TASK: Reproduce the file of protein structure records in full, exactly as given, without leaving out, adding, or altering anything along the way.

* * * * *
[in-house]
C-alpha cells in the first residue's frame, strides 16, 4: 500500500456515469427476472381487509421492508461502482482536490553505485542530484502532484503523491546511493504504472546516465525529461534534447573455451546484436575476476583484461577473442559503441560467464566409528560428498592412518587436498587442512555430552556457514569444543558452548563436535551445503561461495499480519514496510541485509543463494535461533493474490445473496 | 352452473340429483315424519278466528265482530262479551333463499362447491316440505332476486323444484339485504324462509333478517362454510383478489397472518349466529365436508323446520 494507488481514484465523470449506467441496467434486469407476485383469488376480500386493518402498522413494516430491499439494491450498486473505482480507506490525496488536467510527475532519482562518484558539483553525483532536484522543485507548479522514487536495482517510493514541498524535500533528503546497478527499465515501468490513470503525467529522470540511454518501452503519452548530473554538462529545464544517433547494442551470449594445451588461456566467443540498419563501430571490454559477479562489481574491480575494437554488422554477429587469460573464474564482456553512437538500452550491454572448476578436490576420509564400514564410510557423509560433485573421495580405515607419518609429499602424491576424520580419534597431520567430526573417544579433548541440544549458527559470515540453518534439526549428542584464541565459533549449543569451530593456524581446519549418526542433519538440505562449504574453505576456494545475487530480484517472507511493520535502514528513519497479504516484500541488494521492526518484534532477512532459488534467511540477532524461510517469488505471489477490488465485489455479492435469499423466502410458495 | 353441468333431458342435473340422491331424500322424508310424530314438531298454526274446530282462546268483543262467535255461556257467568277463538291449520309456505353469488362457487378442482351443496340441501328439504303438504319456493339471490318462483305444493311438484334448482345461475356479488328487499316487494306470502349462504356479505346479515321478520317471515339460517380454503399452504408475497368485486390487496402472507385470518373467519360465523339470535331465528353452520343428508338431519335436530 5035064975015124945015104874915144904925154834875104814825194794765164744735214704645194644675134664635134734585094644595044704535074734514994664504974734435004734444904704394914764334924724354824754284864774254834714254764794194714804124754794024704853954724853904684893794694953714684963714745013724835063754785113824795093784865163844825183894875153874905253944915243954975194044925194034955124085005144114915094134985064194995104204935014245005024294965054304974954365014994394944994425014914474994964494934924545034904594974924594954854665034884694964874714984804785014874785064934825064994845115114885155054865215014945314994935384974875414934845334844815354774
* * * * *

[in-house]
C-alpha cells in the first residue's frame, strides 16, 4: 500500500456515469427476472381487509421492508461502482482536490553505485542530484502532484503523491546511493504504472546516465525529461534534447573455451546484436575476476583484461577473442559503441560467464566409528560428498592412518587436498587442512555430552556457514569444543558452548563436535551445503561461495499480519514496510541485509543463494535461533493474490445473496 | 352452473340429483315424519278466528265482530262479551333463499362447491316440505332476486323444484339485504324462509333478517362454510383478489397472518349466529365436508323446520 494507488481514484465523470449506467441496467434486469407476485383469488376480500386493518402498522413494516430491499439494491450498486473505482480507506490525496488536467510527475532519482562518484558539483553525483532536484522543485507548479522514487536495482517510493514541498524535500533528503546497478527499465515501468490513470503525467529522470540511454518501452503519452548530473554538462529545464544517433547494442551470449594445451588461456566467443540498419563501430571490454559477479562489481574491480575494437554488422554477429587469460573464474564482456553512437538500452550491454572448476578436490576420509564400514564410510557423509560433485573421495580405515607419518609429499602424491576424520580419534597431520567430526573417544579433548541440544549458527559470515540453518534439526549428542584464541565459533549449543569451530593456524581446519549418526542433519538440505562449504574453505576456494545475487530480484517472507511493520535502514528513519497479504516484500541488494521492526518484534532477512532459488534467511540477532524461510517469488505471489477490488465485489455479492435469499423466502410458495 | 353441468333431458342435473340422491331424500322424508310424530314438531298454526274446530282462546268483543262467535255461556257467568277463538291449520309456505353469488362457487378442482351443496340441501328439504303438504319456493339471490318462483305444493311438484334448482345461475356479488328487499316487494306470502349462504356479505346479515321478520317471515339460517380454503399452504408475497368485486390487496402472507385470518373467519360465523339470535331465528353452520343428508338431519335436530 5035064975015124945015104874915144904925154834875104814825194794765164744735214704645194644675134664635134734585094644595044704535074734514994664504974734435004734444904704394914764334924724354824754284864774254834714254764794194714804124754794024704853954724853904684893794694953714684963714745013724835063754785113824795093784865163844825183894875153874905253944915243954975194044925194034955124085005144114915094134985064194995104204935014245005024294965054304974954365014994394944994425014914474994964494934924545034904594974924594954854665034884694964874714984804785014874785064934825064994845115114885155054865215014945314994935384974875414934845334844815354774